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Law360 (May 12, 2020, 1:11 PM EDT) -- A West Coast sushi chain told the Delaware bankruptcy court Tuesday that it is seeking a going-concern sale in Chapter 11 in order to weather the COVID-19 closure of its restaurants.
With all 10 of its Bamboo Sushi and Quickfish-brand restaurants closed for ordinary business, Sustainable Restaurant Holdings told the court in its Chapter 11 filings that $1.9 million in debtor-in-possession financing from Bain Capital and a going-concern sale were the only way it had to raise the cash it will need to ride out the pandemic.
"Our goal is to emerge from this process as quickly as possible with a strengthened balance sheet and the necessary capital to rehire our furloughed employees and resume operations at our restaurants whenever it is safe to do so," interim CEO Matthew Park said in a statement released Tuesday.
According to its Chapter 11 declaration the company was founded in 2008 in Portland, Oregon, as the operator of an environmentally sustainable sushi restaurant. It currently operates 10 restaurants in Oregon, Washington, Arizona, California and Colorado under the Bamboo Sushi and Quickfish brands and saw a 35% increase in revenues in 2019, according to the filings.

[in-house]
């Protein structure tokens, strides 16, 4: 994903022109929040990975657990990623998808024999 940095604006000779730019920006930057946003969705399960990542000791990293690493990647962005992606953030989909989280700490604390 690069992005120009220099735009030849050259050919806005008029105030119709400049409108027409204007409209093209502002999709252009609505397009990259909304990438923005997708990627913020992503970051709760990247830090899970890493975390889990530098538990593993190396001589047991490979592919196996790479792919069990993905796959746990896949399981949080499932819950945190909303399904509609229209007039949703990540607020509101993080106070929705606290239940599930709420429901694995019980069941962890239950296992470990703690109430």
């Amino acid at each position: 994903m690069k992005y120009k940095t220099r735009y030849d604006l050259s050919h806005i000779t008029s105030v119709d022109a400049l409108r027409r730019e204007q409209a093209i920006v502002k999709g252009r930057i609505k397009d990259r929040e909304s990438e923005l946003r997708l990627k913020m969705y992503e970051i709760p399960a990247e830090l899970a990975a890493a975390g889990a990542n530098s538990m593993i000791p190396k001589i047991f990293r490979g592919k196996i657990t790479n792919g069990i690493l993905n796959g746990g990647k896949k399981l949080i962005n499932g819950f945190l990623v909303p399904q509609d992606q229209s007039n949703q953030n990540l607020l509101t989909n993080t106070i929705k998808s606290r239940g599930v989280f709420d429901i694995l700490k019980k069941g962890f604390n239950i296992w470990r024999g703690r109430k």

The company currently has just under $3.2 million in unsecured debt and $910,000 in trade debt, it said.
Due to the COVID-19 shutdowns, only three Portland-area locations are currently open, with those only offering takeout service, Park said. As a result, the company has furloughed all but 38 of its approximately 480 employees and does not have enough cash coming in to meet its lease and vendor obligations, he said.
Park said the company began looking for lenders, investors or buyers in March, but that it became clear no one was going to step forward under "current market conditions." The company switched to looking at bankruptcy and DIP financing this month, and received a single offer from the Bain Capital Double Impact fund for $1.9 million in financing, he said.
"Subject to approval from the court, the DIP financing, combined with the company's available cash, will provide sufficient liquidity for SRH to continue to compensate and provide benefits to its current employees and meet its post-Chapter 11 filing obligations to vendors and other business partners," Park said in the announcement.
The company has retained Getzler Henrich & Associates as its financial advisor and SSG Capital Advisors as its investment banker.
Sustainable is represented by Domenic E. Pacitti, Michael W. Yurkewicz, Sally E. Veghte and Morton R. Branzburg of Klehr Harrison Harvey Branzburg LLP.
The case is In re: Sustainable Restaurant Holdings Inc. et al., case number 20-11087, in the U.S. Bankruptcy Court for the District of Delaware.
--Editing by Alyssa Miller.
Correction: An earlier version of this article incorrectly named Sustainable's financial advisor. The error has been corrected.
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